Biding Your Time (Part 2)
Have you ever been let down by something that you anticipated with high hopes? The blind date that seemed promising, or the exotic vacation that you saved for, or that new next-generation electronic device?
Anticipation can make our imaginations run wild. We hope for something better, something more, something that matches our highest of expectations.
The Bible indicates that there’s an innate sense of anticipation that we all possess. Ecclesiastes 3:11 says God “has put eternity in man’s heart."
In our last blogpost we started looking at what the Bible says about time in the book of Ecclesiastes. And one of the clear themes of Ecclesiastes is captured with the phrase “under the sun” or “under heaven.” It’s meant to sum up the worldview of those who have little or no regard for God. They are focused on life in the here and now, life under heaven, with little concern about any life beyond this one.
But Ecclesiastes also has an interesting way of showing that there’s more to life than just what we experience in our fleeting days on earth. Ecclesiastes 3:11 says that God has made us in such a way that we cannot find ultimate satisfaction or joy under the sun. He has put eternity in our hearts so that we will anticipate something more above the sun. In other words, there’s a God-given sense inside of you and I that rightly looks around and says, “This can’t be all there is. There must be something more.” And there is!
I love this line from one writer: “We feel like aliens in the world of time and yearn to be part of eternity” (Duane Garrett). That is God’s design. We are bound in time, always facing the pressure of the clock. We can’t see the whole sweep of life and death, only what’s come before and what’s happening in this moment. But, our Creator has made us to long for eternity, to believe that there is life after death, life above the sun.
That’s why, when Ecclesiastes provides some of God’s lessons for time management, we are told, on one hand, to rejoice in the moment. Or, as Ecclesiastes 3:13 says, “…everyone should eat and drink and take pleasure in all his toil – this is God’s gift to man.” Give thanks for God’s good gifts today, in the here and now. Acknowledge His rule over life. Enjoy what God has given.
But, remember this: “I perceived that whatever God does ensures forever; nothing can be added to it, nor anything taken from it. God has done it, so that people fear before Him” (Ecclesiastes 3:14).
The ultimate goal in God’s design for how we use our time and how we think about tomorrow and the rest of the future is to get us to see Him. God wants us to see how all that we have is a gift of His kindness. Our time is in His hands. Therefore, we should look to God and stand in awe of Him. He is the one who brings value and beauty to the feeble work of our hands.
But that’s not all. This long-term, eternal perspective on life, also allows us to rest when it comes to matters of injustice. That’s one of the chief lessons in the remainder of Ecclesiastes, chapter three. We see injustice all the time. People suffer from evil perpetrated by others. And we’re tempted to wonder when victims will be paid back for their suffering.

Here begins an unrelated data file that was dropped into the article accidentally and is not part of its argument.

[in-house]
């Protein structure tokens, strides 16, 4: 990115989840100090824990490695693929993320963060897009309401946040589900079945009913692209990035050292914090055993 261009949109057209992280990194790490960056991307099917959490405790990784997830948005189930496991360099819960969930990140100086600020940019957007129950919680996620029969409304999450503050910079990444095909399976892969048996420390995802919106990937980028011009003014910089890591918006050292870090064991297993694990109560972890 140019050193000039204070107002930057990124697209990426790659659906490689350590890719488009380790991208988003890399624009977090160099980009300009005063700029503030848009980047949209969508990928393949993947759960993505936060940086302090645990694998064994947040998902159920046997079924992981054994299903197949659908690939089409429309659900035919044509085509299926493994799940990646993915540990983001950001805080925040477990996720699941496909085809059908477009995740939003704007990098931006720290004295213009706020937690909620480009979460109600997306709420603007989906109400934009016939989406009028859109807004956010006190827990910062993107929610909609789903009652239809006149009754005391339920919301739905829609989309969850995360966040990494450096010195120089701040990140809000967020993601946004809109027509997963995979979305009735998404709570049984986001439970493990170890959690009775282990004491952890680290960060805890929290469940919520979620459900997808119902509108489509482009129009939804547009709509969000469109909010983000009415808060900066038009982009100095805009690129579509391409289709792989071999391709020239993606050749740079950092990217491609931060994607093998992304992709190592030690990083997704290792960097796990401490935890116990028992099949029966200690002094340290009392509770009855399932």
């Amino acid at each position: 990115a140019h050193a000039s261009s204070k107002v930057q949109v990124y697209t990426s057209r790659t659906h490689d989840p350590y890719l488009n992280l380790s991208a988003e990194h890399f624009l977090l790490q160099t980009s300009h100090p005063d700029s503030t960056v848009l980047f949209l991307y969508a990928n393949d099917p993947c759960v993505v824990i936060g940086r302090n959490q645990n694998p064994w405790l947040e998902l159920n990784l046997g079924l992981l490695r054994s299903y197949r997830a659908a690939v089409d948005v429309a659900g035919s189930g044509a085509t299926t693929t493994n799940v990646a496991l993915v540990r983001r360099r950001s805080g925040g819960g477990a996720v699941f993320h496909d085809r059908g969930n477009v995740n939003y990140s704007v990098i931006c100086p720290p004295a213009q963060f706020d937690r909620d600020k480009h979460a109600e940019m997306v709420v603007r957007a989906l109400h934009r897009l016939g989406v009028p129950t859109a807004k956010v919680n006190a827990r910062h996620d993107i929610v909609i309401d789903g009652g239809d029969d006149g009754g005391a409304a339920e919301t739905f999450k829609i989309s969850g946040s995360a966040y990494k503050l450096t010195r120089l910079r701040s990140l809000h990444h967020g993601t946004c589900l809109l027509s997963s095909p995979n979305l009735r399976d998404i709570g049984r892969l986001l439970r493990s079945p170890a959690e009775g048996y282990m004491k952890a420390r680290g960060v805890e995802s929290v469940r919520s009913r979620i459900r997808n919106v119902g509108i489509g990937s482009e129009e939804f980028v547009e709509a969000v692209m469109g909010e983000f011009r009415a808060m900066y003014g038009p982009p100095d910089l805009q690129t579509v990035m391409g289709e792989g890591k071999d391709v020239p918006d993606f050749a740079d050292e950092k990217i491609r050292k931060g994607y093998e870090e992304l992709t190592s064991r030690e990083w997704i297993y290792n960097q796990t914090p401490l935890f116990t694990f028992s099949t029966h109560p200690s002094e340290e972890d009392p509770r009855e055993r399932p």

People suffer and are oppressed under the sun. But that’s why the writer of Ecclesiastes reminds us again that we are bound in time. We can’t see the end from the beginning. We see the injustice, but we don’t always see the recompense. But, Ecclesiastes 3:17 says, “God will judge the righteous and the wicked, for there is a time for every matter and for every work.”
While the old saying may be that “Justice delayed is justice denied,” we who belong to the just God of the universe can rest in this: the righteous judgment of an eternal God will stand. Our God is sovereign and His rule will not be thwarted.
But, let’s finish this meditation on God’s rule, especially over our time, with these words from Ecclesiastes 4:4-6
4 Then I saw that all toil and all skill in work come from a man’s envy of his neighbor. This also is vanity and a striving after wind.
5 The fool folds his hands and eats his own flesh.
6 Better is a handful of quietness than two hands full of toil and a striving after wind.
Your response to God’s rule over your time and your life can easily go in wrong directions. You can respond like the foolish person of verse four who believes that the main takeaway from the reality of a short life here on earth is that I need to strive for everything I can get, while there’s time. The under-the-sun, forget-God approach boils life down to a mad rush to accumulate stuff.
Or, you may respond like the fatalistic person of verse five who says, “My times are in God’s hands, so I’ll just sit here and fold my hands and do nothing. God can do whatever He wants. I quit.”
But, the best response is the one given in verse six: rather than grabbing for everything you can get in life, or giving up, like all of life is hopeless, Ecclesiastes 3:6 says the answer is quiet contentment. Instead of being restless or agitated, the person in verse six is at ease. He or she is able to stop in each moment and savor it as a gift from God. This person trusts in God’s sovereign rule.
Our great God longs to give us strength to serve Him in life, to use our time well. But, in the end, He wants us to find perfect rest in Him. He wants us to work hard underthe sun, but not to make life on earth the sum of all of our goals. Instead, we are to live in awe of Him and to know that there is life in His presence beyond the sun. God has made us to enter into an eternal rest that can only be found by trusting in Jesus Christ and resting in the rule of our sovereign King.